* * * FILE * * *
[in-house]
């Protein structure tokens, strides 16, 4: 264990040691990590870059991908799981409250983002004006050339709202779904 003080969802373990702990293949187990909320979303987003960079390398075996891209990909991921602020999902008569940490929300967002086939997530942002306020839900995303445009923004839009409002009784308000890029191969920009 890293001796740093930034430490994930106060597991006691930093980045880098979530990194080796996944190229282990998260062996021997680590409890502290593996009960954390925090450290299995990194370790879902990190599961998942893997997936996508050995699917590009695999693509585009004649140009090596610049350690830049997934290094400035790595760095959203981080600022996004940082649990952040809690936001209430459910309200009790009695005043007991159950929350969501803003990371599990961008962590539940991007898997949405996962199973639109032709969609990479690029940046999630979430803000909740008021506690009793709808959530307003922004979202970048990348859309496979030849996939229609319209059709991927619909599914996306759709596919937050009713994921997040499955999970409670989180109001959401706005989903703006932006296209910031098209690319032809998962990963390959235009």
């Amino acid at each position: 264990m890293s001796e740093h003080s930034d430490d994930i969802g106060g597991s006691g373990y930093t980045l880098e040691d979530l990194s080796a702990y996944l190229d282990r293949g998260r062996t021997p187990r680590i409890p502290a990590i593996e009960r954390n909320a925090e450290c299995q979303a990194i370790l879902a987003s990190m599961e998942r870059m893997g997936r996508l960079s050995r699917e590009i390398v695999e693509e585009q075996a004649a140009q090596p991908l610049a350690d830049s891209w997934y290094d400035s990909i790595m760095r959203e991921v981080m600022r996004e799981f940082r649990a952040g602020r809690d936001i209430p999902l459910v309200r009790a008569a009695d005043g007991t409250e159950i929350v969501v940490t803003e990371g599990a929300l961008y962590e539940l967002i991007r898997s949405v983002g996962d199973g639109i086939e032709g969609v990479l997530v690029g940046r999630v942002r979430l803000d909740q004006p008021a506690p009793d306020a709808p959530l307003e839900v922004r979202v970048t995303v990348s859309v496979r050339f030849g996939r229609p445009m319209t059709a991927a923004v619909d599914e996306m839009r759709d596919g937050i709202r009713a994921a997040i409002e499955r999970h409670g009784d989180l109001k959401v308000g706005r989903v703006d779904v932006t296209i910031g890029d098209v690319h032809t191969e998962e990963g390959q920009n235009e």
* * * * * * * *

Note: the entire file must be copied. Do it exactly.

[in-house]
């Protein structure tokens, strides 16, 4: 264990040691990590870059991908799981409250983002004006050339709202779904 003080969802373990702990293949187990909320979303987003960079390398075996891209990909991921602020999902008569940490929300967002086939997530942002306020839900995303445009923004839009409002009784308000890029191969920009 890293001796740093930034430490994930106060597991006691930093980045880098979530990194080796996944190229282990998260062996021997680590409890502290593996009960954390925090450290299995990194370790879902990190599961998942893997997936996508050995699917590009695999693509585009004649140009090596610049350690830049997934290094400035790595760095959203981080600022996004940082649990952040809690936001209430459910309200009790009695005043007991159950929350969501803003990371599990961008962590539940991007898997949405996962199973639109032709969609990479690029940046999630979430803000909740008021506690009793709808959530307003922004979202970048990348859309496979030849996939229609319209059709991927619909599914996306759709596919937050009713994921997040499955999970409670989180109001959401706005989903703006932006296209910031098209690319032809998962990963390959235009």
């Amino acid at each position: 264990m890293s001796e740093h003080s930034d430490d994930i969802g106060g597991s006691g373990y930093t980045l880098e040691d979530l990194s080796a702990y996944l190229d282990r293949g998260r062996t021997p187990r680590i409890p502290a990590i593996e009960r954390n909320a925090e450290c299995q979303a990194i370790l879902a987003s990190m599961e998942r870059m893997g997936r996508l960079s050995r699917e590009i390398v695999e693509e585009q075996a004649a140009q090596p991908l610049a350690d830049s891209w997934y290094d400035s990909i790595m760095r959203e991921v981080m600022r996004e799981f940082r649990a952040g602020r809690d936001i209430p999902l459910v309200r009790a008569a009695d005043g007991t409250e159950i929350v969501v940490t803003e990371g599990a929300l961008y962590e539940l967002i991007r898997s949405v983002g996962d199973g639109i086939e032709g969609v990479l997530v690029g940046r999630v942002r979430l803000d909740q004006p008021a506690p009793d306020a709808p959530l307003e839900v922004r979202v970048t995303v990348s859309v496979r050339f030849g996939r229609p445009m319209t059709a991927a923004v619909d599914e996306m839009r759709d596919g937050i709202r009713a994921a997040i409002e499955r999970h409670g009784d989180l109001k959401v308000g706005r989903v703006d779904v932006t296209i910031g890029d098209v690319h032809t191969e998962e990963g390959q920009n235009e």